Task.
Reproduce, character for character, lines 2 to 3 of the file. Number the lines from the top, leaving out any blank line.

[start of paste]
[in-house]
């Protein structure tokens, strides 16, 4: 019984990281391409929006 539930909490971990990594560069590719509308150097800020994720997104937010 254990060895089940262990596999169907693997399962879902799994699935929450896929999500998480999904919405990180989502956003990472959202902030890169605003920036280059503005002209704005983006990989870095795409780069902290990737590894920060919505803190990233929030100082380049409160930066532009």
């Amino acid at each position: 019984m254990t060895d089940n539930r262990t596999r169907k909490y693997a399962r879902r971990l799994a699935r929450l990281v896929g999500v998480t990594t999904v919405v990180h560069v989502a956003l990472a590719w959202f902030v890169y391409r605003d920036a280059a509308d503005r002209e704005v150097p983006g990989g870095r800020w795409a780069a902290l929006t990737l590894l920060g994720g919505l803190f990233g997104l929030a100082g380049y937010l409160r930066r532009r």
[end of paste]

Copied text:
């Protein structure tokens, strides 16, 4: 019984990281391409929006 539930909490971990990594560069590719509308150097800020994720997104937010 254990060895089940262990596999169907693997399962879902799994699935929450896929999500998480999904919405990180989502956003990472959202902030890169605003920036280059503005002209704005983006990989870095795409780069902290990737590894920060919505803190990233929030100082380049409160930066532009």
């Amino acid at each position: 019984m254990t060895d089940n539930r262990t596999r169907k909490y693997a399962r879902r971990l799994a699935r929450l990281v896929g999500v998480t990594t999904v919405v990180h560069v989502a956003l990472a590719w959202f902030v890169y391409r605003d920036a280059a509308d503005r002209e704005v150097p983006g990989g870095r800020w795409a780069a902290l929006t990737l590894l920060g994720g919505l803190f990233g997104l929030a100082g380049y937010l409160r930066r532009r």